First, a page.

Robert Parsons: Fostering Change

Robert Parsons is a senior from Redford, Michigan, who is studying political science and pre-law. This summer, he was selected for an internship in Washington, D.C. as a Foster Youth Intern through the Congressional Coalition on Adoption Institute.

I was born in Detroit in March of 1994 to a biological mother who was a drug addict; she didn’t know she was pregnant, but simply complained of stomach pains. Within 12 hours of giving birth to me, she left the hospital and left me and to this day I have never met her or any member of my biological family. So there I was, born with drugs in my system and born into foster care.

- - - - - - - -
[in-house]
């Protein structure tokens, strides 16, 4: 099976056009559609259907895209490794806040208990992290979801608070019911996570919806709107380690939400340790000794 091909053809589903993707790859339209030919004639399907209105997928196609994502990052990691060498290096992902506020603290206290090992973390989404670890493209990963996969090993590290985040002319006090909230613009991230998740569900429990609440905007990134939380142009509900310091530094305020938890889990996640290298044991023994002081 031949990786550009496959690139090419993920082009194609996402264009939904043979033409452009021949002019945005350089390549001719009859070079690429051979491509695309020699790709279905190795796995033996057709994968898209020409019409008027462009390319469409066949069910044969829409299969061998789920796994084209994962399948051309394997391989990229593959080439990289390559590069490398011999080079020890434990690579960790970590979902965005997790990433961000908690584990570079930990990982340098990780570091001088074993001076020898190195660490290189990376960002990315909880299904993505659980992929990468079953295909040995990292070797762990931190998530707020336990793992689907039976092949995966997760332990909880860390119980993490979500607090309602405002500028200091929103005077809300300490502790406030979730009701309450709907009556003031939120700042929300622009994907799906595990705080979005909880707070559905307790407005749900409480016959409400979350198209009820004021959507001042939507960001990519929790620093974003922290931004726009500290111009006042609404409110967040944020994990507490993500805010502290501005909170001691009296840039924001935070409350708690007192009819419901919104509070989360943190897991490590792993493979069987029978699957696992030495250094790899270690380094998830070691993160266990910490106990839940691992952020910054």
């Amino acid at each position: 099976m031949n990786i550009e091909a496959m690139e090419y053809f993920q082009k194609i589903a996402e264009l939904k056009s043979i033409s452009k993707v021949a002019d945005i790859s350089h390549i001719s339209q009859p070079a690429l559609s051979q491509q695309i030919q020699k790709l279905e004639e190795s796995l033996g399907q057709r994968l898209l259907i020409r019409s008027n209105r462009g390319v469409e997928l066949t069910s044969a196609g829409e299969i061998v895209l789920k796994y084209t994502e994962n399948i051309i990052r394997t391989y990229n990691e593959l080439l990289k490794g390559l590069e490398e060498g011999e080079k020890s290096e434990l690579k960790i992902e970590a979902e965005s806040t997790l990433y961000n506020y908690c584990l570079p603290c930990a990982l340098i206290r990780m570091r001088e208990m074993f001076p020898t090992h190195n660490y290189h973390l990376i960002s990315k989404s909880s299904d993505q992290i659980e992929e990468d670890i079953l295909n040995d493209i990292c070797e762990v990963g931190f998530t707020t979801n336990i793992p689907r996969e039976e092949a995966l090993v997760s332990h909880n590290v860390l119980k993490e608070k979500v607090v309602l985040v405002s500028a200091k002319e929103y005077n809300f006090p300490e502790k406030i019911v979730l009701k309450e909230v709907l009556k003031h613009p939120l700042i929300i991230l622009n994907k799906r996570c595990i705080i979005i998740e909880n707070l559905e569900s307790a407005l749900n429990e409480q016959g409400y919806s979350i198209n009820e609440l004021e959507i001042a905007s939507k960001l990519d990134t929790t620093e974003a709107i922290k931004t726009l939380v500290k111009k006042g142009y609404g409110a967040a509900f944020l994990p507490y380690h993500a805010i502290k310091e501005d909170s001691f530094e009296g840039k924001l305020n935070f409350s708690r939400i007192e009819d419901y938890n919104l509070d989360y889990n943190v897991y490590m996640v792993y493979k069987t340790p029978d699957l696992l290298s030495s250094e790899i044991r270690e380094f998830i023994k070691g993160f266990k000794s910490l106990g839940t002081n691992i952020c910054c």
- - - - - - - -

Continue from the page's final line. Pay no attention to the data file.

To make matters worse I was born two months premature, with my lungs not fully developed. However, the foster care agency that had my case saw that I was placed with a family. Little did I know at that time, I had found a forever family. My placement was quite unique as I was an African-American baby and placed with an all-white family. But this family loved me like their own, having adopted three children prior to me.

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